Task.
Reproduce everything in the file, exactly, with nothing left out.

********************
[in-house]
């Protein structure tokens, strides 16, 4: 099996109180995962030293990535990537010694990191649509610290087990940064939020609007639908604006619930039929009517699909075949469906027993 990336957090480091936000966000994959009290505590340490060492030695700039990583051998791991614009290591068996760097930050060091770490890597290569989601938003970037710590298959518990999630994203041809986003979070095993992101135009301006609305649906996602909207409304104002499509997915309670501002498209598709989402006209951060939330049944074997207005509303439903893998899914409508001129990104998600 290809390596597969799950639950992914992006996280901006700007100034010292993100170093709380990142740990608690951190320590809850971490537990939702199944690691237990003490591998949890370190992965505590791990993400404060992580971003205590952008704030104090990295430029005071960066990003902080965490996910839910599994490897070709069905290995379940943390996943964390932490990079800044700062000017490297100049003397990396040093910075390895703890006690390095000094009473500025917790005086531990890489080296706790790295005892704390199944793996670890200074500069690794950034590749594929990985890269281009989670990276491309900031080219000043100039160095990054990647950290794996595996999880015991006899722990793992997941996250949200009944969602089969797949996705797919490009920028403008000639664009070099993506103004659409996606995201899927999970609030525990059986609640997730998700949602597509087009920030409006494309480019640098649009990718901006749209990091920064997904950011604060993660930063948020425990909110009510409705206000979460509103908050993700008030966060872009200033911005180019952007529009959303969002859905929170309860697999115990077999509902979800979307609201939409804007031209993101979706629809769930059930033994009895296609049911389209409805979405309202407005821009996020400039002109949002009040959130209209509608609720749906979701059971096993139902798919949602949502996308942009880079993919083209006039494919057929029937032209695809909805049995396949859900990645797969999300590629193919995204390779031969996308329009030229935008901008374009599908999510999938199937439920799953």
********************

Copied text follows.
[in-house]
């Protein structure tokens, strides 16, 4: 099996109180995962030293990535990537010694990191649509610290087990940064939020609007639908604006619930039929009517699909075949469906027993 990336957090480091936000966000994959009290505590340490060492030695700039990583051998791991614009290591068996760097930050060091770490890597290569989601938003970037710590298959518990999630994203041809986003979070095993992101135009301006609305649906996602909207409304104002499509997915309670501002498209598709989402006209951060939330049944074997207005509303439903893998899914409508001129990104998600 290809390596597969799950639950992914992006996280901006700007100034010292993100170093709380990142740990608690951190320590809850971490537990939702199944690691237990003490591998949890370190992965505590791990993400404060992580971003205590952008704030104090990295430029005071960066990003902080965490996910839910599994490897070709069905290995379940943390996943964390932490990079800044700062000017490297100049003397990396040093910075390895703890006690390095000094009473500025917790005086531990890489080296706790790295005892704390199944793996670890200074500069690794950034590749594929990985890269281009989670990276491309900031080219000043100039160095990054990647950290794996595996999880015991006899722990793992997941996250949200009944969602089969797949996705797919490009920028403008000639664009070099993506103004659409996606995201899927999970609030525990059986609640997730998700949602597509087009920030409006494309480019640098649009990718901006749209990091920064997904950011604060993660930063948020425990909110009510409705206000979460509103908050993700008030966060872009200033911005180019952007529009959303969002859905929170309860697999115990077999509902979800979307609201939409804007031209993101979706629809769930059930033994009895296609049911389209409805979405309202407005821009996020400039002109949002009040959130209209509608609720749906979701059971096993139902798919949602949502996308942009880079993919083209006039494919057929029937032209695809909805049995396949859900990645797969999300590629193919995204390779031969996308329009030229935008901008374009599908999510999938199937439920799953």